ASICS banner 468_60
TMWC banner 468_60

High school and college postseasons are a family affair

By
Updated: March 8, 2012

By Willie Saylor

Across the busy championship season, there’s no shortage of storylines from both the team and individual perspectives. With all states wrapped up, save Pennsylvania, we’ll highlight some of the interesting nuggets from the individual side of things.

Willie Saylor

Family Affairs

With sibling wrestlers often close in age, there’s bound to be families which bridge both the high school and college levels. This year EIWA wrestlers particularly saw success with their younger legacies.

Winston — For Rutgers, Scott (165) made it back to the EIWA finals and qualified for the NCAA tournament this month. Brother Dallas won the state title for Jackson Memorial at 182 pounds.

Simaz — 197-pound Cam (Cornell) became the 11th wrestler in EIWA history to win four conference titles. His brother Taylor won a state title this weekend for Allegan (Mich.) while Kyle, just a sophomore, finished as runner-up.

Ashnault — Another Rutgers Scarlet Knights family had a good weekend. Billy finished fourth and qualified for the NCAA tournament. Anthony won his third straight state title for South Plainfield (N.J.).

Kolodzik — Wrestling at home, Daniel of Princeton earned a spot at Nationals with a fourth-place finish at EIWAs. His brother, Matt, won a state title as a freshman in Ohio.

 

Cali Sendoffs

Clovis’ Zach Nevills entered the state tournament as a rare three-time state medalist. But the gold has always eluded him. Nevills wrestled in each of his first three state tournaments, and as a senior, he was at 170 pounds looking for his state title.

In one of the deepest brackets of any state tournament in the country, Nevills made his way to the finals where he would face Silas Nacita of Bakersfield, a wrestler who had beaten Nevills three times this season. But Nevills wouldn’t be denied. He won the bout, 7-5, and grabbed the gold in his final high school bout.

Looking to become just California’s second-ever four-time state champion, Alex Cisneros battled through a beastly bracket to once again reach the finals. Cisneros had a 3-0 lead late in the match against Gilroy’s Nikko Villareal, an opponent he’d beat twice previously this year.

But Villareal hit a late five-point move to cause a stunning upset. Despite the loss, Cisneros will go down as one of the greatest wrestlers in the storied history of California wrestling.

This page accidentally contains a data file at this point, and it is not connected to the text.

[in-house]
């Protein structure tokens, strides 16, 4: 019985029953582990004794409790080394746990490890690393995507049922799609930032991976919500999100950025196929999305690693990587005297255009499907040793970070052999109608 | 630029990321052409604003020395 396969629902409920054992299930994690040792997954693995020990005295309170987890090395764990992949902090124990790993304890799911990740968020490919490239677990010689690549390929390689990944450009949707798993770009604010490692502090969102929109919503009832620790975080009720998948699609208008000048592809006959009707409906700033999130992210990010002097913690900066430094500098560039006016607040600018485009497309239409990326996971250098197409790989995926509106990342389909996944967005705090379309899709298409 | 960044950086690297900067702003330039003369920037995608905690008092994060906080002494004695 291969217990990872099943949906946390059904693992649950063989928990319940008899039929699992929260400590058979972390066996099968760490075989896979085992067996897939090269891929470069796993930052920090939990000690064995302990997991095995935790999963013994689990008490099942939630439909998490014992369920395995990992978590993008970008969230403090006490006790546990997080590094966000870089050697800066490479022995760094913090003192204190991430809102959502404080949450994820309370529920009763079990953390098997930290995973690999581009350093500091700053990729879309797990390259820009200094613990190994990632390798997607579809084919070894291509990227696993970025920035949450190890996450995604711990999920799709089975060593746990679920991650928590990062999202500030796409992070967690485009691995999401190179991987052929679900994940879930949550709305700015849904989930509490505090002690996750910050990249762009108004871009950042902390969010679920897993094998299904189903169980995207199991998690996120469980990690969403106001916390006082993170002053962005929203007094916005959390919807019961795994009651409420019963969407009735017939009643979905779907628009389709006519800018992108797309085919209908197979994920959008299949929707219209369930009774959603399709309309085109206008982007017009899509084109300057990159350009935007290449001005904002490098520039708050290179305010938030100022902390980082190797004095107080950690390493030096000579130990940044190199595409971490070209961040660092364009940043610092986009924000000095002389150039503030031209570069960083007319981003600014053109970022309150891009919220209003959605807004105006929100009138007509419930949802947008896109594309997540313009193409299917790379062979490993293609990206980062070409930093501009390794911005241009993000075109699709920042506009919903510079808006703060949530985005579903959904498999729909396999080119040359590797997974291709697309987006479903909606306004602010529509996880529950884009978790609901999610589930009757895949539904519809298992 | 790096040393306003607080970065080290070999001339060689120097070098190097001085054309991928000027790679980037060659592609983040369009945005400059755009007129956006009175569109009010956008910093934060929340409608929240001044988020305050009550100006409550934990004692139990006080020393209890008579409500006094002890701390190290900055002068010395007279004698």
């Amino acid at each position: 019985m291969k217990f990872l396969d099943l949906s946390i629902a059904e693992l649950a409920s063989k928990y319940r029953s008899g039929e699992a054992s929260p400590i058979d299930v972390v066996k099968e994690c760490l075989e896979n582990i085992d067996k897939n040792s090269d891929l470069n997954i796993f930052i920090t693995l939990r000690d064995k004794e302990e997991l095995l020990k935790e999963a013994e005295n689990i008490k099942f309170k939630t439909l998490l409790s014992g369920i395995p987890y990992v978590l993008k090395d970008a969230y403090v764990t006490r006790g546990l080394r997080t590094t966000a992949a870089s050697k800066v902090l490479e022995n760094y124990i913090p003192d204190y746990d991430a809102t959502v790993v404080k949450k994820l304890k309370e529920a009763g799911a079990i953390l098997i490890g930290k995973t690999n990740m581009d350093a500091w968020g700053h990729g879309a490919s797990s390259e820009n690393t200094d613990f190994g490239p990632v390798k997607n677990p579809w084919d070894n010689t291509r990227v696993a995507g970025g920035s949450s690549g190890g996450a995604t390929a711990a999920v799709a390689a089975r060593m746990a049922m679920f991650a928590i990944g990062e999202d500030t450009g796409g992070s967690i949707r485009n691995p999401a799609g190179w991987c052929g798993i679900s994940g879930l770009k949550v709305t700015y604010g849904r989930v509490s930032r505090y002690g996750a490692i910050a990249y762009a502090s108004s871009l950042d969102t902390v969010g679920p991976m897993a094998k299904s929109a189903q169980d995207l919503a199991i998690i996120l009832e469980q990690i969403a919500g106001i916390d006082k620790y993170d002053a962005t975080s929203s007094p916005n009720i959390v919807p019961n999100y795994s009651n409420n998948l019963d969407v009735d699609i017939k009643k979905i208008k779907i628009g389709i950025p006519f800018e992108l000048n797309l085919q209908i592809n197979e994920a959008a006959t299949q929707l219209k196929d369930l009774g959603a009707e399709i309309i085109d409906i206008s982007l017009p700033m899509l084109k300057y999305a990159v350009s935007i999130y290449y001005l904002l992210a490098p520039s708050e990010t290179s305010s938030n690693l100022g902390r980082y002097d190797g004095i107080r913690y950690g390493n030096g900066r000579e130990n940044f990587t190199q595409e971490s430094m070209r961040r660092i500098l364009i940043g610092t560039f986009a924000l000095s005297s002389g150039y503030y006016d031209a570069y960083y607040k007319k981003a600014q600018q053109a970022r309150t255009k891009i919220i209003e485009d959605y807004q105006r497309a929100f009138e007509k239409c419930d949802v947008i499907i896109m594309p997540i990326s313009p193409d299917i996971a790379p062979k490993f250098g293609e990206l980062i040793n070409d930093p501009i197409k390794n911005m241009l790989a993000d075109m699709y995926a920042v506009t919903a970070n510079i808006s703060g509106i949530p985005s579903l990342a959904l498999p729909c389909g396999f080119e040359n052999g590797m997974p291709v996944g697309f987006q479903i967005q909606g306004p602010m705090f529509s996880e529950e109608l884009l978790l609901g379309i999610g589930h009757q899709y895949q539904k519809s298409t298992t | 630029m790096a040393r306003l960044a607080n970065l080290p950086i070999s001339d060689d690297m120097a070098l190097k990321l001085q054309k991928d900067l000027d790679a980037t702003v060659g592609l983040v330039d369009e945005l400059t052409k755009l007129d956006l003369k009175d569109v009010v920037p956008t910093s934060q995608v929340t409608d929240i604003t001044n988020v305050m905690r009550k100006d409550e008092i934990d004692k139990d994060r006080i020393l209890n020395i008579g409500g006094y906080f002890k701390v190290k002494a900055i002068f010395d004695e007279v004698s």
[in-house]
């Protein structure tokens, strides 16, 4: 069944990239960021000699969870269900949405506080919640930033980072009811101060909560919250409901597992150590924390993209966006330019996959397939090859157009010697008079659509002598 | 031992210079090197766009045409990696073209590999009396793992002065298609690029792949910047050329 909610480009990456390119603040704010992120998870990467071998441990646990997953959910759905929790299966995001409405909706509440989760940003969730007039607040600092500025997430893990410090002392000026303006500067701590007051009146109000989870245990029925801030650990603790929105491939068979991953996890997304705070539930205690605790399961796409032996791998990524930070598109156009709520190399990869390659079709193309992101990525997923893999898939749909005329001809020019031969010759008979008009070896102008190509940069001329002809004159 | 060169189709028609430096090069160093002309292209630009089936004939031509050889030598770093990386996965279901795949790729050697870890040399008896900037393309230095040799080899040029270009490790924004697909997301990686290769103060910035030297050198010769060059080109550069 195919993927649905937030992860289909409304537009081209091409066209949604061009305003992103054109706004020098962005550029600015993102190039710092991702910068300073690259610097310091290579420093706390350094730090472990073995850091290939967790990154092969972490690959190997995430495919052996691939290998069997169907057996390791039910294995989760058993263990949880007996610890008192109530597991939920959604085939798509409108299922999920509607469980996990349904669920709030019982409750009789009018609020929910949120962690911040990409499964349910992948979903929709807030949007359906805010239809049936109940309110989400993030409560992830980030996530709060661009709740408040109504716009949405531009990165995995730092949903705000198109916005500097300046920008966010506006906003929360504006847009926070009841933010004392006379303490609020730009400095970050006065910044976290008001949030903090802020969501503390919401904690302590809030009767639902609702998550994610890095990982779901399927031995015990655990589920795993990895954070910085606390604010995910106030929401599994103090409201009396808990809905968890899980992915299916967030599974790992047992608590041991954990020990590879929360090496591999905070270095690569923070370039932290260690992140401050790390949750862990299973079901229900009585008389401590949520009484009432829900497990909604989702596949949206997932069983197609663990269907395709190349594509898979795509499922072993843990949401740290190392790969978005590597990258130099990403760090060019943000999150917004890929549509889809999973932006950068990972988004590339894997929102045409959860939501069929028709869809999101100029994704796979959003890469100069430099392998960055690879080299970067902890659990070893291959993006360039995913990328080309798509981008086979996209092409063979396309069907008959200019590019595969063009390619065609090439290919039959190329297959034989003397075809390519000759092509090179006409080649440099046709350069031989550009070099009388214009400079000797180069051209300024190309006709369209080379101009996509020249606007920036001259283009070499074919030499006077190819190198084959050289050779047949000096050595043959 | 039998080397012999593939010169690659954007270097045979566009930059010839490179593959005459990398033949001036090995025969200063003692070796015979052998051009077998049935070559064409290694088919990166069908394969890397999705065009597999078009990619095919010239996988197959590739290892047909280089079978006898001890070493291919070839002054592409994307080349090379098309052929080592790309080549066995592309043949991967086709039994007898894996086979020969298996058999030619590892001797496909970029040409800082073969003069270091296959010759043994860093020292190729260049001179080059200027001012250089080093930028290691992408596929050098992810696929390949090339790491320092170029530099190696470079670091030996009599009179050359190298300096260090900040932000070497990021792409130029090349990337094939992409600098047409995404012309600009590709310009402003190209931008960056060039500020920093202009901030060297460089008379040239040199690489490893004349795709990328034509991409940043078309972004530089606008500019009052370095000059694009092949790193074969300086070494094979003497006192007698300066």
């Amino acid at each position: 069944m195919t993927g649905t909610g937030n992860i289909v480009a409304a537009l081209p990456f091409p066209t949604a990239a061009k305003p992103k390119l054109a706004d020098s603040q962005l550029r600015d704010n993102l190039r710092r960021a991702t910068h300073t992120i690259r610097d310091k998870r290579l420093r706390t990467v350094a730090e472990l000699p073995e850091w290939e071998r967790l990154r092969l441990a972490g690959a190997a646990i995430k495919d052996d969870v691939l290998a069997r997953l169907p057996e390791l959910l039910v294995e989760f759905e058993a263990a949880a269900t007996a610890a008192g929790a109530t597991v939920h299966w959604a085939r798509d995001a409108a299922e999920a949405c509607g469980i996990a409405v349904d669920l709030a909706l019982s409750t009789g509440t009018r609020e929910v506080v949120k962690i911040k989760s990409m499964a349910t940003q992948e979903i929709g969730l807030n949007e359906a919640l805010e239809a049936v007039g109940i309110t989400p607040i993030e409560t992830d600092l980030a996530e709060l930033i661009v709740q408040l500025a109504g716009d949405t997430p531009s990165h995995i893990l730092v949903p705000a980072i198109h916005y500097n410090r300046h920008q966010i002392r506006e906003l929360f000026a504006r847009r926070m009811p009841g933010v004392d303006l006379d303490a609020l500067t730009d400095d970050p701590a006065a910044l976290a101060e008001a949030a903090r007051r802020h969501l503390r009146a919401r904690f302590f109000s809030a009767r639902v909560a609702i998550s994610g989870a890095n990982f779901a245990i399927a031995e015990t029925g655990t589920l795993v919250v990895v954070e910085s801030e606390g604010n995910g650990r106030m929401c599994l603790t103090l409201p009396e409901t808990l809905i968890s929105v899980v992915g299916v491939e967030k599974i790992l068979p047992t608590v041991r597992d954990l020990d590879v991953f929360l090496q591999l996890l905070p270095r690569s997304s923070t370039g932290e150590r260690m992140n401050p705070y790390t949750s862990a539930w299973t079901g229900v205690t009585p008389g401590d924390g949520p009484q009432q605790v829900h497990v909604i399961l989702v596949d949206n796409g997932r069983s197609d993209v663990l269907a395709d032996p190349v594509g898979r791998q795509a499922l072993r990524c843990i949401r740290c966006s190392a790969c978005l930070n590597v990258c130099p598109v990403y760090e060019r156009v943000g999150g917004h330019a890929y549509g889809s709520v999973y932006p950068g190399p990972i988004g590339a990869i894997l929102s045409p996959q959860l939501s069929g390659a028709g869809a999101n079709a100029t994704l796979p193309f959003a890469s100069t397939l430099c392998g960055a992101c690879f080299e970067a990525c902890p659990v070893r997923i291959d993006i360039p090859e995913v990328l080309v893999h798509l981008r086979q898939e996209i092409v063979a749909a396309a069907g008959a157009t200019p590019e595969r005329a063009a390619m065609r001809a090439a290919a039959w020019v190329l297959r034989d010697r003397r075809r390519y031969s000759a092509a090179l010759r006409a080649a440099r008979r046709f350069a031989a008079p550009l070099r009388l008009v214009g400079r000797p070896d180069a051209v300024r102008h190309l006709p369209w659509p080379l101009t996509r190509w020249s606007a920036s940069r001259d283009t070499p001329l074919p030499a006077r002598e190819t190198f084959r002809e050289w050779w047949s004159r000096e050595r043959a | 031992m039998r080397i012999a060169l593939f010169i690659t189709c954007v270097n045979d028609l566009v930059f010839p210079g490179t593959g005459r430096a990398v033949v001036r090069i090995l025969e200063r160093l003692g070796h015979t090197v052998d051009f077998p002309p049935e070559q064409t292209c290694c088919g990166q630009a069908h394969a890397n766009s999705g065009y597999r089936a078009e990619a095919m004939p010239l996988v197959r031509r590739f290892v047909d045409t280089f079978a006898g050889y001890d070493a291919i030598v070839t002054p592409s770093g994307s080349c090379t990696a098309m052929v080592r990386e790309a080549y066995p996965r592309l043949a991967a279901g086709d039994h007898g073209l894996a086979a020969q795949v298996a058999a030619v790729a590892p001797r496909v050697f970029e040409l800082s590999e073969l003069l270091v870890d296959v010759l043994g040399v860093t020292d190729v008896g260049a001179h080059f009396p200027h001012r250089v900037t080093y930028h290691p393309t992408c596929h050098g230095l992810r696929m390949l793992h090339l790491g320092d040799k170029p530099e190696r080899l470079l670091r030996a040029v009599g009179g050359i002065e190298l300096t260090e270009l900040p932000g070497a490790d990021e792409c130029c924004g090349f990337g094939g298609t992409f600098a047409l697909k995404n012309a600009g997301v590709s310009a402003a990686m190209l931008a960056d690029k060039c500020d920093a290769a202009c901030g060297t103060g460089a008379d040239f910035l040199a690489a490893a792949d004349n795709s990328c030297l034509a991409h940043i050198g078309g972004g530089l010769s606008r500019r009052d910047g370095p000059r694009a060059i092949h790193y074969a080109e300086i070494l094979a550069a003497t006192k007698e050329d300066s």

Sacrificing Weight

Weight-cutting or gaining can be tough, especially when a young wrestler pushes himself to a new level. But that challenge is easier when it affects a teammate. That is what happened in at least three weights this high school postseason.

In Wisconsin, Roland Dunlap of Muskego has a buddy: consensus No. 1-ranked wrestler Devin Peterson (Wisconsin Rapids). Last year, they were in the same 189-pound bracket. But Peterson was upset in the semifinals and Dunlap won.

Despite Peterson’s long and illustrious career which includes the last four Fargo stop signs, there is one thing it lacked: a state title.

So, being the good friend that Dunlap is, he decided that defending his title would be more appropriate at 182, and would allow both pals a shot at state gold without going through each other.

So Dunlap sucked his way down to 182, with Peterson wrestling 195, and the two buds each captured gold.

In Michigan, Detroit Catholic Central’s Alec Mooradian, a three-time state champ was looking for his fourth title. But his teammate had grown to the point that making 140 pounds was a detriment. So the unselfish Mooradian bumped up to 152 despite chasing state immortality.

Mooradian made it to the finals, but for the first time in his career, lost in a state match.

In South Dakota, Napolean’s Jared Reis, a 145-pound, multiple-time state champion thought by moving up to 152 he’d be helping his team. Napolean had another 145-pounder who might be able to win the state title himself.

So Reis was going to move up to 152. But the same scenario occurred at that weight. Move up to 160? That is his buddy’s weight. He couldn’t move all the way up to 170, could he?

He did, and won the state title anyway. His teammate at 160 pounds did in fact win the state title as well.

Tip of the cap to all the individuals who sacrificed for their teams and friends.

South Plainfield Five

The New Jersey power came into the state tournament with a five-weight run of title contenders from 120 to 145 pounds. Their collective season record entering the tournament was 196-4, with three of them still undefeated.

Troy Heilman (120, 37-3) finished as runner-up. Anthony Ashnault (126, 40-0), and Scott Delvecchio (132, 40-0) were champs. At 138, Tyler Hunt (40-0) was a runner-up. And Casey Stasenko (145, 39-1) finished sixth.

It was an incredible run of elite wrestlers made even more impressive considering the Garden State employs a one-class system. And four of the five will be back next year; only Hunt is a senior.

Ashnault, who won his third state title, remained undefeated for his entire career.

Wisconsin Rapids Run

Appearing in the national rankings for the last few years prior to this season, Wisconsin Rapids sort of flew under the radar this season because of a reduced national schedule and a line-up that was not very dual friendly.

But they flexed their muscles at the state tournament. Starting at 138 pounds, the Red Raiders put a wrestler in the finals at seven straight weights as Rylan Lubeck (145) and Peterson (195) won titles.

 

 

 

Leave a Reply

Your email address will not be published. Required fields are marked *

*

Skip to toolbar